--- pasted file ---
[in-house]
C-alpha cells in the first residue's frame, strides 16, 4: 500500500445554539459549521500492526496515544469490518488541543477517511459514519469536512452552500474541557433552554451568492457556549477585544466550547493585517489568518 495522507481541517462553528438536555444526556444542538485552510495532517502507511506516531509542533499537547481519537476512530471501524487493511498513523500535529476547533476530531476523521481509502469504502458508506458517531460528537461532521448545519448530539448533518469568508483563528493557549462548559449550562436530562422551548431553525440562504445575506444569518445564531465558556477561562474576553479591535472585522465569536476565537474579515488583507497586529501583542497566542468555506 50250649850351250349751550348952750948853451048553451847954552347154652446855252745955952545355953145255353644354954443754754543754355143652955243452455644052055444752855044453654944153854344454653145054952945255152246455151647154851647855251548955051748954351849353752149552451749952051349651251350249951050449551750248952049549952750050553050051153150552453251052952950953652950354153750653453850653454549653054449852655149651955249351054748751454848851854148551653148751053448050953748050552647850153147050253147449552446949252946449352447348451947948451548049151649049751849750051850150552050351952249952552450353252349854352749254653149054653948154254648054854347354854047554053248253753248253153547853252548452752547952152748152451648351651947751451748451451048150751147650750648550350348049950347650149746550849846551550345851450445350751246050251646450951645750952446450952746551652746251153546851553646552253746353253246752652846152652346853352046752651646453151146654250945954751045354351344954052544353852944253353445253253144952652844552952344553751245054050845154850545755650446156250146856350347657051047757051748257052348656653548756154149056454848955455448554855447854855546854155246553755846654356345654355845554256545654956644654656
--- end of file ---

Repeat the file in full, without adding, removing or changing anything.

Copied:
[in-house]
C-alpha cells in the first residue's frame, strides 16, 4: 500500500445554539459549521500492526496515544469490518488541543477517511459514519469536512452552500474541557433552554451568492457556549477585544466550547493585517489568518 495522507481541517462553528438536555444526556444542538485552510495532517502507511506516531509542533499537547481519537476512530471501524487493511498513523500535529476547533476530531476523521481509502469504502458508506458517531460528537461532521448545519448530539448533518469568508483563528493557549462548559449550562436530562422551548431553525440562504445575506444569518445564531465558556477561562474576553479591535472585522465569536476565537474579515488583507497586529501583542497566542468555506 50250649850351250349751550348952750948853451048553451847954552347154652446855252745955952545355953145255353644354954443754754543754355143652955243452455644052055444752855044453654944153854344454653145054952945255152246455151647154851647855251548955051748954351849353752149552451749952051349651251350249951050449551750248952049549952750050553050051153150552453251052952950953652950354153750653453850653454549653054449852655149651955249351054748751454848851854148551653148751053448050953748050552647850153147050253147449552446949252946449352447348451947948451548049151649049751849750051850150552050351952249952552450353252349854352749254653149054653948154254648054854347354854047554053248253753248253153547853252548452752547952152748152451648351651947751451748451451048150751147650750648550350348049950347650149746550849846551550345851450445350751246050251646450951645750952446450952746551652746251153546851553646552253746353253246752652846152652346853352046752651646453151146654250945954751045354351344954052544353852944253353445253253144952652844552952344553751245054050845154850545755650446156250146856350347657051047757051748257052348656653548756154149056454848955455448554855447854855546854155246553755846654356345654355845554256545654956644654656